- Recognizes the signs and symptoms of trauma in clients, their families, staff, and others involved in the system
- Responds to trauma via a fully integrated program that incorporates knowledge about trauma into policies, practices, and procedures
- Seeks to actively prevent re-traumatization
Trauma-informed treatment programs recognize that:
- Survivors need to be respected, informed, connected, and hopeful about their recovery
- There’s an important relationship between trauma and symptoms of trauma, including substance abuse, eating disorders, depression, anxiety, and other mental health problems
- Recovery is a collaboration among survivors, their family and friends, and other service agencies that foster the empowerment of survivors
Six Key Principles of Care
A trauma-informed approach will follow six key principles of care, according to SAMHSA:
- Safety: Clients in a trauma-informed treatment program should feel physically and psychologically safe in the treatment program.
- Trustworthiness and transparency: The organizational decisions and operations should be transparent, with the goal of building and maintaining trust among staff, clients, and clients’ family members.
- Peer support and mutual help: Peer support is central to successful treatment and is known to be a key vehicle for establishing safety, building trust, and instilling a sense of empowerment.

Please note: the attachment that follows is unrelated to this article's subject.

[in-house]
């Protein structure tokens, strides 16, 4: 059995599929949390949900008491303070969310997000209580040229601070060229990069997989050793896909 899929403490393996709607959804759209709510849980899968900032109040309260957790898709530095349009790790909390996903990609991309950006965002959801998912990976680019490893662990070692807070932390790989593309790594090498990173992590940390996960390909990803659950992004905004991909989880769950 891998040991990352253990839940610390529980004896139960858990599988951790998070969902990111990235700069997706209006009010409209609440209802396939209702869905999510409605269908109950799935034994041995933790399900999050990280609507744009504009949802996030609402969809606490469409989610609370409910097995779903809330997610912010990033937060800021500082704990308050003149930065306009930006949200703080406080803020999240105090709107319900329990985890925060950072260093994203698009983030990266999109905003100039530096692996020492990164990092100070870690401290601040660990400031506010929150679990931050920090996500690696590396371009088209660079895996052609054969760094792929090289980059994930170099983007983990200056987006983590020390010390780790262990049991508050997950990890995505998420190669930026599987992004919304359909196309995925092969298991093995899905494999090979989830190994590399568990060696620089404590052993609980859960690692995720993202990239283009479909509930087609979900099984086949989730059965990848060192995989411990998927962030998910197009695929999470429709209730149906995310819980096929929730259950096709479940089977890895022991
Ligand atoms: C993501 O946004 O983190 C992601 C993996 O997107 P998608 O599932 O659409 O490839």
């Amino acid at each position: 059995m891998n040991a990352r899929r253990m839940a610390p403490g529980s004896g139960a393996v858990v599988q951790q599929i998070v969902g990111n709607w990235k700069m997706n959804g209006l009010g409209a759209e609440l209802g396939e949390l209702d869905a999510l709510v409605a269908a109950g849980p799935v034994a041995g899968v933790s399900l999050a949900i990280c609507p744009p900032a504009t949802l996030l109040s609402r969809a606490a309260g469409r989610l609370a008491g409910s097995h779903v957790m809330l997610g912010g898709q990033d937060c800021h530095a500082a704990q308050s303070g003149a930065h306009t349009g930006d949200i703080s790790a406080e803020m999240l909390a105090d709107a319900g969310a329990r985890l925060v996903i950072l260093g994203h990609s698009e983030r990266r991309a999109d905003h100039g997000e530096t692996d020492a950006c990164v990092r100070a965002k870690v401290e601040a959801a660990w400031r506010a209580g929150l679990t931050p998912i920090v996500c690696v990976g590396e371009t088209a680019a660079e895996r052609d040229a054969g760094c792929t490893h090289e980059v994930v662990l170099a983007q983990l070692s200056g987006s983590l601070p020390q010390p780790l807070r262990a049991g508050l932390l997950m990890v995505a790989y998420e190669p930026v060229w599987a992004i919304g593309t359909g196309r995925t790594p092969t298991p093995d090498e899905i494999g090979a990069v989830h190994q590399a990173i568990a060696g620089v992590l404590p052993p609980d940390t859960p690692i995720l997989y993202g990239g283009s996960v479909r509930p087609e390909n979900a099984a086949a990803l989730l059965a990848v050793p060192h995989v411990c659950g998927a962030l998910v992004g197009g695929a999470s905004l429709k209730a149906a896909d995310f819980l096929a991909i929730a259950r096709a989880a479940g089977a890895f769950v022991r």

- Collaboration and mutuality: Recovery from trauma and addiction comes from a partnership among staff, administrators, care providers, and the client. Healing happens through relationships and a meaningful sharing of power and decision-making. Everyone has a role to play in a trauma-informed approach.
- Empowerment, voice, and choice: All staff members in a trauma-informed treatment program aim to recognize and validate the clients’ strengths and build on them. They recognize that every client’s experience is unique, and an individualized approach is key to successful recovery. Staff members have a belief in resilience and the ability of individuals to heal. Recovery isn’t about responding to a client’s perceived deficits but rather a process of building upon the strengths of the client, empowering trauma survivors, and giving them a voice in the treatment process.
- Cultural, historical and gender issues: A treatment program and its staff must actively move past cultural stereotypes and biases based on race, ethnicity, sexual orientation, age, and geography. The program should offer gender-responsive services, acknowledge the healing power of traditional cultural connections, and address historical traumas.
Trauma-Focused Therapies Used in Treatment